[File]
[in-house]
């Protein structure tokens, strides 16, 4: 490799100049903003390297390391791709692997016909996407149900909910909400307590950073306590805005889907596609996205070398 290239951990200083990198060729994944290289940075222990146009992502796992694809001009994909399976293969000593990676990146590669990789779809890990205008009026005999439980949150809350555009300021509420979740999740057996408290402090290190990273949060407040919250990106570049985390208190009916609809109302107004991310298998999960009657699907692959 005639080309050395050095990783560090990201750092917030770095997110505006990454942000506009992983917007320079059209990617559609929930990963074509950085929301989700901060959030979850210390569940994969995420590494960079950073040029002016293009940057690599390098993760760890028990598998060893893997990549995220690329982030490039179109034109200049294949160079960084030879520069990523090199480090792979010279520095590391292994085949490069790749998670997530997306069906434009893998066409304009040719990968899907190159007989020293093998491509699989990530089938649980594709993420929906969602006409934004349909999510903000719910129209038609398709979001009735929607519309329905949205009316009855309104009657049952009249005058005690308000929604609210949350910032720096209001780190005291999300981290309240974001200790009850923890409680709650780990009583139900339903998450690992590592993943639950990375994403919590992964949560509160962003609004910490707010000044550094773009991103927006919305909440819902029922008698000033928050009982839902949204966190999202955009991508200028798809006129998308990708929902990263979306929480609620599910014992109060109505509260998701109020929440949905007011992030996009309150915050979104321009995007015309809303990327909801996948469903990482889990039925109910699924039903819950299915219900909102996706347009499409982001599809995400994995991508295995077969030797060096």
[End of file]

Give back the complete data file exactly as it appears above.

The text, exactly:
[in-house]
């Protein structure tokens, strides 16, 4: 490799100049903003390297390391791709692997016909996407149900909910909400307590950073306590805005889907596609996205070398 290239951990200083990198060729994944290289940075222990146009992502796992694809001009994909399976293969000593990676990146590669990789779809890990205008009026005999439980949150809350555009300021509420979740999740057996408290402090290190990273949060407040919250990106570049985390208190009916609809109302107004991310298998999960009657699907692959 005639080309050395050095990783560090990201750092917030770095997110505006990454942000506009992983917007320079059209990617559609929930990963074509950085929301989700901060959030979850210390569940994969995420590494960079950073040029002016293009940057690599390098993760760890028990598998060893893997990549995220690329982030490039179109034109200049294949160079960084030879520069990523090199480090792979010279520095590391292994085949490069790749998670997530997306069906434009893998066409304009040719990968899907190159007989020293093998491509699989990530089938649980594709993420929906969602006409934004349909999510903000719910129209038609398709979001009735929607519309329905949205009316009855309104009657049952009249005058005690308000929604609210949350910032720096209001780190005291999300981290309240974001200790009850923890409680709650780990009583139900339903998450690992590592993943639950990375994403919590992964949560509160962003609004910490707010000044550094773009991103927006919305909440819902029922008698000033928050009982839902949204966190999202955009991508200028798809006129998308990708929902990263979306929480609620599910014992109060109505509260998701109020929440949905007011992030996009309150915050979104321009995007015309809303990327909801996948469903990482889990039925109910699924039903819950299915219900909102996706347009499409982001599809995400994995991508295995077969030797060096």